www.GameInformer.com
Switch Lights

The lights are on

Crytek's Homerun

Crysis 3 is the first game in a long time I was legitimately excited for. It was one of the very few preordered games I will partake in this year. If you are a fan of the Crysis series, or a new participant in the franchise, Crysis 3 lives up to the hype.

The game opens aboard a containment ship, as Psycho (a Crysis alumni) frees Prophet (your character) from Cell clutches. Right away, the visuals from the screenshots that we were teased with leading up to Crysis 3's release come into play. The game is absolutely gorgeous, even from the opening player involvement.

As you move from the ship to the eventual inside of the Liberty Dome, Prophet is much more fluid than he was in Crysis 2. Any and all clunky feelings from the previous installment were wiped clean in Crysis 3. The Liberty Dome itself is a character in the game. Inside the dome, the city of New York lies overrun with foliage and ruins, in addition to wildlife and hazards around every turn.

The Cell organization placed a dome around the city to further their power-hungry ways. The alien Ceph race is locked inside, dormant, waiting for their time to rise. Psycho is apart of a rebellion group determined to bring Cell's actions into the public eye. Prophet is thrust into this three-way struggle as the rebels look for any way to get a leg up. The nanosuit donned by Prophet is enough to turn the tide of battle to whichever side its playing for. From the outside looking in, it first feels like quite a bit to comprehend at the start of the game. If you aren't familiar with the previous games, the story is hard to keep track of.

The nanosuit itself has gone through a few upgrades. No longer will the suits energy levels decrease when you sprint, which was a thorn in my side from Crysis 2. The Visor is upgraded, too, as marking targets no longer requires a push of a button. You can also hack enemy turrets and landmines, rendering them useless. In several cases with the turrets, they will fire upon the enemy forces, helping you advance uninterrupted.

As with the previous games, advancing is your choice. You can go in the front door and kill everything that moves (my personal way to play), or you can utilize the suits powers to stealthfully make your way through the Liberty Dome. The nanosuit enables you to be invisible to enemies and allowing you to sneak past them undetected. You have enhanced armor in case someone does spot you, and you are suddenly taking enemy fire in a hopeless situation. And, as always, silencers and scopes attached to your weapons are a blessing.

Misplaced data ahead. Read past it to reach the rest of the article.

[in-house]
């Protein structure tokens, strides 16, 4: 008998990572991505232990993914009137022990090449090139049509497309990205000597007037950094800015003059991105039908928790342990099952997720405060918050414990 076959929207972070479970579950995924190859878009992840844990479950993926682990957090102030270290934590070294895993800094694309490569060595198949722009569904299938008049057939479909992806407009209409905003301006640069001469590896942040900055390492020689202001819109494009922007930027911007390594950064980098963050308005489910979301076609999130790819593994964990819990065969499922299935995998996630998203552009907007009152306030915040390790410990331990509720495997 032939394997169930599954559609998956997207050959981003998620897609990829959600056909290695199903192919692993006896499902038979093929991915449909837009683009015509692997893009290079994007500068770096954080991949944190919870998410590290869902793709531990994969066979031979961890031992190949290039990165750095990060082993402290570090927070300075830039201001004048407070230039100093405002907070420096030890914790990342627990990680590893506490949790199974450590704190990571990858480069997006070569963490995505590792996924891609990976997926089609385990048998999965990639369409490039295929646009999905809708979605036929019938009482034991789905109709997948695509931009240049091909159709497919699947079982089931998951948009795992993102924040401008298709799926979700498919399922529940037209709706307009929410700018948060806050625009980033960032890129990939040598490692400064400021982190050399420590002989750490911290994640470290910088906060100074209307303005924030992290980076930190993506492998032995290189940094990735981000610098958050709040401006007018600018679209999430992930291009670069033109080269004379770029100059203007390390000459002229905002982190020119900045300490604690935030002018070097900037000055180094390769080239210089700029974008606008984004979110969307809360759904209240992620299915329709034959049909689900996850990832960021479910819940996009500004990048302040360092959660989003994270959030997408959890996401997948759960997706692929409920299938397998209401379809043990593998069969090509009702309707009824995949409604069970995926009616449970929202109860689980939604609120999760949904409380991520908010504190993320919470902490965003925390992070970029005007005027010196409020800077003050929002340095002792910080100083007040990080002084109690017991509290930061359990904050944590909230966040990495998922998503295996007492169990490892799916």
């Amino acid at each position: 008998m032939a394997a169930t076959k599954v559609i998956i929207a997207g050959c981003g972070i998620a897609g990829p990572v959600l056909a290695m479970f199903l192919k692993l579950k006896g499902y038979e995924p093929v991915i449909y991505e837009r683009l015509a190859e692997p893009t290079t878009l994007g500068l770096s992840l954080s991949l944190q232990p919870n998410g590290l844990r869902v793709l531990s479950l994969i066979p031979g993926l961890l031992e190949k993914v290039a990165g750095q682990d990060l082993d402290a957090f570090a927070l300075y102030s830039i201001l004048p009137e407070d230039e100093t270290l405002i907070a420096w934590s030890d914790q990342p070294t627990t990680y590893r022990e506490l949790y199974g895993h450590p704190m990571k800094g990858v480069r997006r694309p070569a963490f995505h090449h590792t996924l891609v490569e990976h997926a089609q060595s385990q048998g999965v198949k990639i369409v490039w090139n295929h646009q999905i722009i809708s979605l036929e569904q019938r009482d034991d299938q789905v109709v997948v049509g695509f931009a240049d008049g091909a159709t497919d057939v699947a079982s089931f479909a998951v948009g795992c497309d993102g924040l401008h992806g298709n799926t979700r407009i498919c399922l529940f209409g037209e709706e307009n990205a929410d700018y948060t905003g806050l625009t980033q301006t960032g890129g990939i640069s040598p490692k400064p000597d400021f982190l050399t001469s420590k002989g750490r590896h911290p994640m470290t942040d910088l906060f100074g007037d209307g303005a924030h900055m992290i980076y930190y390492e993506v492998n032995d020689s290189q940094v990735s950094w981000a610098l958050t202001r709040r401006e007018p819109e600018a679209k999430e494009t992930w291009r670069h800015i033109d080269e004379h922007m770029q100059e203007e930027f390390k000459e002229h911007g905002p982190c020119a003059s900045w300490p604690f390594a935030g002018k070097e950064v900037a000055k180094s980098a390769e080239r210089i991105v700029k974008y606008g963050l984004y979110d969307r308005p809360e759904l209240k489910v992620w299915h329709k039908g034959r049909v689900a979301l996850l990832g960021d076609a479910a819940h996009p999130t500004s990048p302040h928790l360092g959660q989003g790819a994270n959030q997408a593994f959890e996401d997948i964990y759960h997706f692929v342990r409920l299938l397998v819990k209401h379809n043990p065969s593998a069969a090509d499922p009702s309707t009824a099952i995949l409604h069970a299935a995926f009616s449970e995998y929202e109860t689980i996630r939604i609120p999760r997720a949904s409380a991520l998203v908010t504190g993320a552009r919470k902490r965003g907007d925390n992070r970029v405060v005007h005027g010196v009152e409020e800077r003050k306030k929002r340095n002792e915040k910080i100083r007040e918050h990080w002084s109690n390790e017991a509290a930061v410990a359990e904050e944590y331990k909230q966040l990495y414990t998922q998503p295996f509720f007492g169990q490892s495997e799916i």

A newly added feature to help those stealthy players is the bow. Psycho gives you this magnificent weapon early on in the game to give you time to perfect it. The bow enables you to take down enemies from afar without detection. To make things more fun, the arrows themselves vary in usefulness. You have the normal arrows for normal kills, sure, but where's the fun in that? Wind arrows and Explosive arrows add to the variety. And yes, it is extremely satisfying to kill your enemy without them knowing you're even around.

Later in the game, Ceph weapons become a normality. The nanosuit upgrades allow you to wield these alien tools of destruction. One of the heavy duty Ceph weapons allows you to fire mortars at unsuspecting opponents. Another permits a continuous stream of electricity. No longer are you confined to the normal metal arms in Crysis 3.    

Nanosuit upgrades are infinitely easier to use and understand than they were previously. You are now able to mix and match upgraded abilities to fit your method of play, and switch in different sets on the fly, to further make Prophet into a one-man army. Gone are the ways of collection alien tissue from downed Ceph for suit upgrades. Instead, you pick up upgrades much like you pick up ammo and guns. In addition to their ease of use, these upgrades now appear on your visor when you are scanning your surroundings (which should be all of the time), making them easily marked and difficult to pass up.

Upgrades are plentiful inside the Liberty Dome. Not only are they acquired in the progression of the game, but they are oftentimes rewards so side missions. When the game opens up to give you free reign, you can accomplish tasks that are off of the main track to enable you to progress more efficiently. These missions can help in the long run, so it is a good thing to take a few minutes to do them. In one case, the path I needed to go through led me to three or four Pinger's (if you are a Crysis 2 fan, you know of these monstrosities). Normally this would be a task for even the most experienced Crysis players. However, if you rescue a group of stranded rebel troops, they'll call in air strikes against marked targets... those strikes make the Pingers a forgotten issue.

There is a section of vehicular combat and airborne battles against Ceph airships as well. These portions seem a little forced, as they occupy so little of the overall game. It feels like the devs didn't really want to include those aspects into the game, but their bosses told them to just for a little diversity. They act as little more than distractions from the storyline, however, and are easily completed.

The story itself has been labeled "absent" and "nonexistent" by several reviewers. In my opinion, the three-way battle between the rebels, Cell, and Ceph is a much more interesting and gripping story than those that occupy the bigger FPS franchises. It's not perfect by any means (nothing is), but it's better than most.

If you are an FPS fan or a fan of the series, Crysis 3 is extremely satisfying. It's by far the most visually stunning game I've ever played. Crytek is a studio to keep an eye on in the future.

Comments

No one has commented on this article.